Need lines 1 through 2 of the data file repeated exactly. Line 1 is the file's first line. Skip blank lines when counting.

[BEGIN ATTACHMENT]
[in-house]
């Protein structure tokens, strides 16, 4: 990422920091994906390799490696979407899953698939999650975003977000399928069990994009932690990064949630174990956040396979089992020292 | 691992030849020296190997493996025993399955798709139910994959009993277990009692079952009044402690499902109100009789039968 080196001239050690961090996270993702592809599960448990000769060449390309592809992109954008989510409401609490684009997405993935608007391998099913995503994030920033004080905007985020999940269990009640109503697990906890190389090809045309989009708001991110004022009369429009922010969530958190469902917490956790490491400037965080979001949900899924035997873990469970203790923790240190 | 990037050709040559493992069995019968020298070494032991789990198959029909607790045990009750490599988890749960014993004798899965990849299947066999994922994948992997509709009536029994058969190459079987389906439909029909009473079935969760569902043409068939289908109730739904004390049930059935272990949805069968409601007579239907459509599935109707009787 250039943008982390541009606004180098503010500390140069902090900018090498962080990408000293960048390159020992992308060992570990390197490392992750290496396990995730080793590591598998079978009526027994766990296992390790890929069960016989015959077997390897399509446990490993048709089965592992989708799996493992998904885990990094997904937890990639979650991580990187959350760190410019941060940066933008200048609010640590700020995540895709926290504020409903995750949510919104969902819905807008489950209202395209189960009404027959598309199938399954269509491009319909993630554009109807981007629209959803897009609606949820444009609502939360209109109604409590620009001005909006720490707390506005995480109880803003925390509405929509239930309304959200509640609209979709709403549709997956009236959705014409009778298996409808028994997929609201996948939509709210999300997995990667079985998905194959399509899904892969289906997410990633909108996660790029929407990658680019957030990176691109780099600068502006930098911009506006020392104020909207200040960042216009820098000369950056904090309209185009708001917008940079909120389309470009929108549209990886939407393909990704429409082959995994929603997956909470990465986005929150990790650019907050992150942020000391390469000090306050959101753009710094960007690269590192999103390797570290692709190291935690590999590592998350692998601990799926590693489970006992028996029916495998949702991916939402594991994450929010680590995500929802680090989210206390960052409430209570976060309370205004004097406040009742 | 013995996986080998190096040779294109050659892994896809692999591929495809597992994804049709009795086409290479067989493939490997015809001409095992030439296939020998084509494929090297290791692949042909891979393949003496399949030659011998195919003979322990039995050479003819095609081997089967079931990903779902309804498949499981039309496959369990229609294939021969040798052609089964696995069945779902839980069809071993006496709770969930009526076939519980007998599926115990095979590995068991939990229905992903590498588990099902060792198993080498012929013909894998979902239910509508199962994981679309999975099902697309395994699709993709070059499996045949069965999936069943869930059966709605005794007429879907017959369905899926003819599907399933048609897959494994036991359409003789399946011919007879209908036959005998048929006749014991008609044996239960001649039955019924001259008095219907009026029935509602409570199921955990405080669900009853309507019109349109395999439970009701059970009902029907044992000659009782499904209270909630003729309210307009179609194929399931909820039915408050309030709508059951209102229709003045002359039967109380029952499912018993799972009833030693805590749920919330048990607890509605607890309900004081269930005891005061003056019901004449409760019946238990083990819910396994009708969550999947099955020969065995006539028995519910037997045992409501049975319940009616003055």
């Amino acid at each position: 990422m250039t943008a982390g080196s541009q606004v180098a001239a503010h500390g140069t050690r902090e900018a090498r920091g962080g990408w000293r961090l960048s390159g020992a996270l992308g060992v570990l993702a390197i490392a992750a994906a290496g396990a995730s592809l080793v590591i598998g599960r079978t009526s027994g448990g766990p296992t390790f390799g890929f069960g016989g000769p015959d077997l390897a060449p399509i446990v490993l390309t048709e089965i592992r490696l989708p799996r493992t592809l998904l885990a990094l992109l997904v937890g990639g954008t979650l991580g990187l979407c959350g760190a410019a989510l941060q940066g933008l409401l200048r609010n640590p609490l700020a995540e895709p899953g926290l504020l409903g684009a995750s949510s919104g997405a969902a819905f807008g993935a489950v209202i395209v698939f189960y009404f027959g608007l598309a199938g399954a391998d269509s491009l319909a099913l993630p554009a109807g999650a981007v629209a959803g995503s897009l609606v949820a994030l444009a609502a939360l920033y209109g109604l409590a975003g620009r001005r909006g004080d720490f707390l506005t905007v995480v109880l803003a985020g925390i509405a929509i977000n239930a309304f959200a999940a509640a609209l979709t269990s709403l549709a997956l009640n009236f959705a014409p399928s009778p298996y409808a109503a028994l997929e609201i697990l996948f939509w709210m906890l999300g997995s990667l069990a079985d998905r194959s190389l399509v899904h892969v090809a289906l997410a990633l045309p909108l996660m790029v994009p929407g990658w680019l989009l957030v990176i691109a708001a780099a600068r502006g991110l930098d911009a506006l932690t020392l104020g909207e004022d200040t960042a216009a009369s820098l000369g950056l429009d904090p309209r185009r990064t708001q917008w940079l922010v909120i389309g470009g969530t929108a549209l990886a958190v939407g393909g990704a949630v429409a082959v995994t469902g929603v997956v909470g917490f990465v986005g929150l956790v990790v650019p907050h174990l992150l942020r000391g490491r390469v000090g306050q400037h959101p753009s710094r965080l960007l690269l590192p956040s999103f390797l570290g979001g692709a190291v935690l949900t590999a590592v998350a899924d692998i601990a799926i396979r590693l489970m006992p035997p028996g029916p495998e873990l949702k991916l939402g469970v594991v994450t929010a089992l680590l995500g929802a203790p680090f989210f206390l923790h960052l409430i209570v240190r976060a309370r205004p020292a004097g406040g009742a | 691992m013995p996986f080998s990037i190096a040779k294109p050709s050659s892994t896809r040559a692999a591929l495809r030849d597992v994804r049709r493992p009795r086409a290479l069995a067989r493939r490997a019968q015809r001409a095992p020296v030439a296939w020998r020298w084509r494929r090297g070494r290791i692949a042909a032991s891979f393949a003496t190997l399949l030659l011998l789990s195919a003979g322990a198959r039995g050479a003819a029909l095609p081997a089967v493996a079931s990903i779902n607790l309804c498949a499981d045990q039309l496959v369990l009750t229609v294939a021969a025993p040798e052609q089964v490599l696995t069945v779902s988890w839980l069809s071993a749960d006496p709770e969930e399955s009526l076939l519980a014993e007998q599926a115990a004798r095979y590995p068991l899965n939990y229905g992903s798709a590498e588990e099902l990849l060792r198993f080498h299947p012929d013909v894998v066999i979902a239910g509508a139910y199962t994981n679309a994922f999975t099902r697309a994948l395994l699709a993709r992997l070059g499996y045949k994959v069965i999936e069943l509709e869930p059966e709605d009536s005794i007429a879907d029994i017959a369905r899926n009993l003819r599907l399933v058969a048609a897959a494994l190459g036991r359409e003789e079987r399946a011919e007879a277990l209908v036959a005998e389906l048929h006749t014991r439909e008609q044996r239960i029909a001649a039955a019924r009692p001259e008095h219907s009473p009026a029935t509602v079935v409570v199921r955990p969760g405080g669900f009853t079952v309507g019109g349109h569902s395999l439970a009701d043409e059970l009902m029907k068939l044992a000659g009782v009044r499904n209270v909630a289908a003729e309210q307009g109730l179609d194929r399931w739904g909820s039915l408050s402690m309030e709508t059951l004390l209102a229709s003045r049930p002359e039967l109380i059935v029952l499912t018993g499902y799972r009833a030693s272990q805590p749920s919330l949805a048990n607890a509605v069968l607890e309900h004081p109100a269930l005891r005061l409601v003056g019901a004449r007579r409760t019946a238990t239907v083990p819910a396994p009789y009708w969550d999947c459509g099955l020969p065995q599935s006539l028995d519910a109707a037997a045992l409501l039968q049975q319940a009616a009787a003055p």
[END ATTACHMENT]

[in-house]
């Protein structure tokens, strides 16, 4: 990422920091994906390799490696979407899953698939999650975003977000399928069990994009932690990064949630174990956040396979089992020292 | 691992030849020296190997493996025993399955798709139910994959009993277990009692079952009044402690499902109100009789039968 080196001239050690961090996270993702592809599960448990000769060449390309592809992109954008989510409401609490684009997405993935608007391998099913995503994030920033004080905007985020999940269990009640109503697990906890190389090809045309989009708001991110004022009369429009922010969530958190469902917490956790490491400037965080979001949900899924035997873990469970203790923790240190 | 990037050709040559493992069995019968020298070494032991789990198959029909607790045990009750490599988890749960014993004798899965990849299947066999994922994948992997509709009536029994058969190459079987389906439909029909009473079935969760569902043409068939289908109730739904004390049930059935272990949805069968409601007579239907459509599935109707009787 250039943008982390541009606004180098503010500390140069902090900018090498962080990408000293960048390159020992992308060992570990390197490392992750290496396990995730080793590591598998079978009526027994766990296992390790890929069960016989015959077997390897399509446990490993048709089965592992989708799996493992998904885990990094997904937890990639979650991580990187959350760190410019941060940066933008200048609010640590700020995540895709926290504020409903995750949510919104969902819905807008489950209202395209189960009404027959598309199938399954269509491009319909993630554009109807981007629209959803897009609606949820444009609502939360209109109604409590620009001005909006720490707390506005995480109880803003925390509405929509239930309304959200509640609209979709709403549709997956009236959705014409009778298996409808028994997929609201996948939509709210999300997995990667079985998905194959399509899904892969289906997410990633909108996660790029929407990658680019957030990176691109780099600068502006930098911009506006020392104020909207200040960042216009820098000369950056904090309209185009708001917008940079909120389309470009929108549209990886939407393909990704429409082959995994929603997956909470990465986005929150990790650019907050992150942020000391390469000090306050959101753009710094960007690269590192999103390797570290692709190291935690590999590592998350692998601990799926590693489970006992028996029916495998949702991916939402594991994450929010680590995500929802680090989210206390960052409430209570976060309370205004004097406040009742 | 013995996986080998190096040779294109050659892994896809692999591929495809597992994804049709009795086409290479067989493939490997015809001409095992030439296939020998084509494929090297290791692949042909891979393949003496399949030659011998195919003979322990039995050479003819095609081997089967079931990903779902309804498949499981039309496959369990229609294939021969040798052609089964696995069945779902839980069809071993006496709770969930009526076939519980007998599926115990095979590995068991939990229905992903590498588990099902060792198993080498012929013909894998979902239910509508199962994981679309999975099902697309395994699709993709070059499996045949069965999936069943869930059966709605005794007429879907017959369905899926003819599907399933048609897959494994036991359409003789399946011919007879209908036959005998048929006749014991008609044996239960001649039955019924001259008095219907009026029935509602409570199921955990405080669900009853309507019109349109395999439970009701059970009902029907044992000659009782499904209270909630003729309210307009179609194929399931909820039915408050309030709508059951209102229709003045002359039967109380029952499912018993799972009833030693805590749920919330048990607890509605607890309900004081269930005891005061003056019901004449409760019946238990083990819910396994009708969550999947099955020969065995006539028995519910037997045992409501049975319940009616003055």